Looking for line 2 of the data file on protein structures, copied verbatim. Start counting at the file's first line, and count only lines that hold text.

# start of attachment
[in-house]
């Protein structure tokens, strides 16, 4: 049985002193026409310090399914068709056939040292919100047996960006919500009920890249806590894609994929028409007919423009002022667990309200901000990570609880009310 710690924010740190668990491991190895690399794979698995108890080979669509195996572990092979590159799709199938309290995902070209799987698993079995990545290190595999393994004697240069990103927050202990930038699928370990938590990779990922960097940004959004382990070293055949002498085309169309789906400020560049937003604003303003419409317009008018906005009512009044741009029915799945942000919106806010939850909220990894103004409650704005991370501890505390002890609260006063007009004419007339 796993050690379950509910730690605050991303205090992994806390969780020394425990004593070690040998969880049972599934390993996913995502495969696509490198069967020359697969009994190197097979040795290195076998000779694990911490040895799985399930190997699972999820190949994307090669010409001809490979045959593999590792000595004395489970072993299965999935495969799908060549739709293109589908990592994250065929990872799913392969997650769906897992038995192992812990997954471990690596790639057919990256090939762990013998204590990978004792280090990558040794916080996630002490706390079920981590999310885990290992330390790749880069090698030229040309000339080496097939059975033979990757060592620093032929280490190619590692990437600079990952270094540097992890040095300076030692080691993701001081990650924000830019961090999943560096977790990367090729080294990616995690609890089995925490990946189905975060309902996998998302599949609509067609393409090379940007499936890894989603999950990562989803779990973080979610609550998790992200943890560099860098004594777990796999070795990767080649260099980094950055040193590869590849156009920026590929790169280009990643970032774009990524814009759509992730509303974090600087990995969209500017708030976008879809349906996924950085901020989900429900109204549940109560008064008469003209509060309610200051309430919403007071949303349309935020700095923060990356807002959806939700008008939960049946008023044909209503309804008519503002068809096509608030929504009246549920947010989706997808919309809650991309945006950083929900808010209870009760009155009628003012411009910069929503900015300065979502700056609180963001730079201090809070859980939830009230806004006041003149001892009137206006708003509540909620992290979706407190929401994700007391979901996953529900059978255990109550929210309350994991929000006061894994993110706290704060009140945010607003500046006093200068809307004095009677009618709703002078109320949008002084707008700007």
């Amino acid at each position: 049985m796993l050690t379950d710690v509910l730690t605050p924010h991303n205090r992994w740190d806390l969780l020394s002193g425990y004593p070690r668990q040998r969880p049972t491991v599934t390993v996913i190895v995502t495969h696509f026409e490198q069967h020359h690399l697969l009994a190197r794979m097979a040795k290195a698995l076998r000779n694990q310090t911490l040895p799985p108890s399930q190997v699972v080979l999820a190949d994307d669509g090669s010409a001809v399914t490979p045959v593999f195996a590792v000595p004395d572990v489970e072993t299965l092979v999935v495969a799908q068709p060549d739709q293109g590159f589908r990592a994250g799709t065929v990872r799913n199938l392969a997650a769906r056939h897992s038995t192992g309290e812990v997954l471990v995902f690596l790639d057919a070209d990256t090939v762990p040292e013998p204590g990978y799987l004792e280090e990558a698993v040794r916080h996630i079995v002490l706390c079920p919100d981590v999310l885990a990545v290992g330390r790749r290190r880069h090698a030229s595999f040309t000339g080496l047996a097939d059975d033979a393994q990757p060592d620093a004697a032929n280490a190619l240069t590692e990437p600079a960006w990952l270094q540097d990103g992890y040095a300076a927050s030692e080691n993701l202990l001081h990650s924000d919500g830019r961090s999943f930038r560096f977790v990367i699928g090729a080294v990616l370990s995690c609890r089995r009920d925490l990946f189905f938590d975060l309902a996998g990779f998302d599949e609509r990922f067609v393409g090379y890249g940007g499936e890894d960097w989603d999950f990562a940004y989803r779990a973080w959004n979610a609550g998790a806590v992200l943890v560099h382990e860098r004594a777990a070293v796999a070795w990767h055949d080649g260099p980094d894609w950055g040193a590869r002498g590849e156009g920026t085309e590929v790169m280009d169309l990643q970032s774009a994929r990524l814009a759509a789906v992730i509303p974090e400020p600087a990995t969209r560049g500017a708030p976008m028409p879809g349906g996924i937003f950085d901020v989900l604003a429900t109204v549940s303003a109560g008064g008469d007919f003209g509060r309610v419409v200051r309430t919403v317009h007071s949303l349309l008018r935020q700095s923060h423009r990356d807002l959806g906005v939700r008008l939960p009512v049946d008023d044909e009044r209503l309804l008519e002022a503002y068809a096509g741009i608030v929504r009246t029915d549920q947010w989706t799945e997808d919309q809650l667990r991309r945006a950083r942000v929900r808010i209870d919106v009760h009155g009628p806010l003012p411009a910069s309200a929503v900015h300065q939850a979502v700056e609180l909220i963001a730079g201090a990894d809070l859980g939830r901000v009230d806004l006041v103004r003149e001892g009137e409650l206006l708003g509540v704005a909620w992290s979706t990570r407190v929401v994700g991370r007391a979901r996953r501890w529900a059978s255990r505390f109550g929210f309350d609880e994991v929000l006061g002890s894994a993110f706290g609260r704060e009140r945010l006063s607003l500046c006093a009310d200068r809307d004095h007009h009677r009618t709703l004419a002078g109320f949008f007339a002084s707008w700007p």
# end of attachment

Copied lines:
């Protein structure tokens, strides 16, 4: 049985002193026409310090399914068709056939040292919100047996960006919500009920890249806590894609994929028409007919423009002022667990309200901000990570609880009310 710690924010740190668990491991190895690399794979698995108890080979669509195996572990092979590159799709199938309290995902070209799987698993079995990545290190595999393994004697240069990103927050202990930038699928370990938590990779990922960097940004959004382990070293055949002498085309169309789906400020560049937003604003303003419409317009008018906005009512009044741009029915799945942000919106806010939850909220990894103004409650704005991370501890505390002890609260006063007009004419007339 796993050690379950509910730690605050991303205090992994806390969780020394425990004593070690040998969880049972599934390993996913995502495969696509490198069967020359697969009994190197097979040795290195076998000779694990911490040895799985399930190997699972999820190949994307090669010409001809490979045959593999590792000595004395489970072993299965999935495969799908060549739709293109589908990592994250065929990872799913392969997650769906897992038995192992812990997954471990690596790639057919990256090939762990013998204590990978004792280090990558040794916080996630002490706390079920981590999310885990290992330390790749880069090698030229040309000339080496097939059975033979990757060592620093032929280490190619590692990437600079990952270094540097992890040095300076030692080691993701001081990650924000830019961090999943560096977790990367090729080294990616995690609890089995925490990946189905975060309902996998998302599949609509067609393409090379940007499936890894989603999950990562989803779990973080979610609550998790992200943890560099860098004594777990796999070795990767080649260099980094950055040193590869590849156009920026590929790169280009990643970032774009990524814009759509992730509303974090600087990995969209500017708030976008879809349906996924950085901020989900429900109204549940109560008064008469003209509060309610200051309430919403007071949303349309935020700095923060990356807002959806939700008008939960049946008023044909209503309804008519503002068809096509608030929504009246549920947010989706997808919309809650991309945006950083929900808010209870009760009155009628003012411009910069929503900015300065979502700056609180963001730079201090809070859980939830009230806004006041003149001892009137206006708003509540909620992290979706407190929401994700007391979901996953529900059978255990109550929210309350994991929000006061894994993110706290704060009140945010607003500046006093200068809307004095009677009618709703002078109320949008002084707008700007």